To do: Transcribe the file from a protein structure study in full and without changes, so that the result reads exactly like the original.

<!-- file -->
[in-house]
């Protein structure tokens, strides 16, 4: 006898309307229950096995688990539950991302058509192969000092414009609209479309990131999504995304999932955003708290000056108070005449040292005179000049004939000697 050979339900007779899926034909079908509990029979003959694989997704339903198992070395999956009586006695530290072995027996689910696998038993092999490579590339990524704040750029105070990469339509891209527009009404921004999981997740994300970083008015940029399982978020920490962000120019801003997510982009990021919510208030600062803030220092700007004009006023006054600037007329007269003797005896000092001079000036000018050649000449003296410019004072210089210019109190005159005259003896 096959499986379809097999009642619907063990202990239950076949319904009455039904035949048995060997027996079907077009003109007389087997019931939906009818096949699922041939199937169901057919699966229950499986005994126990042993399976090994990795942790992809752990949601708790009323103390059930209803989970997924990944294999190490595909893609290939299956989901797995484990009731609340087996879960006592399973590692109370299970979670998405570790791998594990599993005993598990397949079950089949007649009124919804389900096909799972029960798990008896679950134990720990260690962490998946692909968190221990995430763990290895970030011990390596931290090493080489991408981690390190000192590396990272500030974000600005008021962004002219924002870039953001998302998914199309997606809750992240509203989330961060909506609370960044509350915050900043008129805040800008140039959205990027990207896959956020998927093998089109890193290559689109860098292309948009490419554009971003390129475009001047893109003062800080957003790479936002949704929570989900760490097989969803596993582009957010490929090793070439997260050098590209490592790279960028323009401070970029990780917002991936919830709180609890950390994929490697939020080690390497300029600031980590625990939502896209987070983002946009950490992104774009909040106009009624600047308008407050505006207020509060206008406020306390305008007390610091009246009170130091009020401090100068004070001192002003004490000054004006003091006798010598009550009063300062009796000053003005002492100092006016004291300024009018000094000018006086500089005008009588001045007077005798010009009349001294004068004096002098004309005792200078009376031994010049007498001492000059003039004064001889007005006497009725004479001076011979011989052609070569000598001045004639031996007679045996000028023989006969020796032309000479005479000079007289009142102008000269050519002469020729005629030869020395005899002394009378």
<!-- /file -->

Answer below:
[in-house]
């Protein structure tokens, strides 16, 4: 006898309307229950096995688990539950991302058509192969000092414009609209479309990131999504995304999932955003708290000056108070005449040292005179000049004939000697 050979339900007779899926034909079908509990029979003959694989997704339903198992070395999956009586006695530290072995027996689910696998038993092999490579590339990524704040750029105070990469339509891209527009009404921004999981997740994300970083008015940029399982978020920490962000120019801003997510982009990021919510208030600062803030220092700007004009006023006054600037007329007269003797005896000092001079000036000018050649000449003296410019004072210089210019109190005159005259003896 096959499986379809097999009642619907063990202990239950076949319904009455039904035949048995060997027996079907077009003109007389087997019931939906009818096949699922041939199937169901057919699966229950499986005994126990042993399976090994990795942790992809752990949601708790009323103390059930209803989970997924990944294999190490595909893609290939299956989901797995484990009731609340087996879960006592399973590692109370299970979670998405570790791998594990599993005993598990397949079950089949007649009124919804389900096909799972029960798990008896679950134990720990260690962490998946692909968190221990995430763990290895970030011990390596931290090493080489991408981690390190000192590396990272500030974000600005008021962004002219924002870039953001998302998914199309997606809750992240509203989330961060909506609370960044509350915050900043008129805040800008140039959205990027990207896959956020998927093998089109890193290559689109860098292309948009490419554009971003390129475009001047893109003062800080957003790479936002949704929570989900760490097989969803596993582009957010490929090793070439997260050098590209490592790279960028323009401070970029990780917002991936919830709180609890950390994929490697939020080690390497300029600031980590625990939502896209987070983002946009950490992104774009909040106009009624600047308008407050505006207020509060206008406020306390305008007390610091009246009170130091009020401090100068004070001192002003004490000054004006003091006798010598009550009063300062009796000053003005002492100092006016004291300024009018000094000018006086500089005008009588001045007077005798010009009349001294004068004096002098004309005792200078009376031994010049007498001492000059003039004064001889007005006497009725004479001076011979011989052609070569000598001045004639031996007679045996000028023989006969020796032309000479005479000079007289009142102008000269050519002469020729005629030869020395005899002394009378």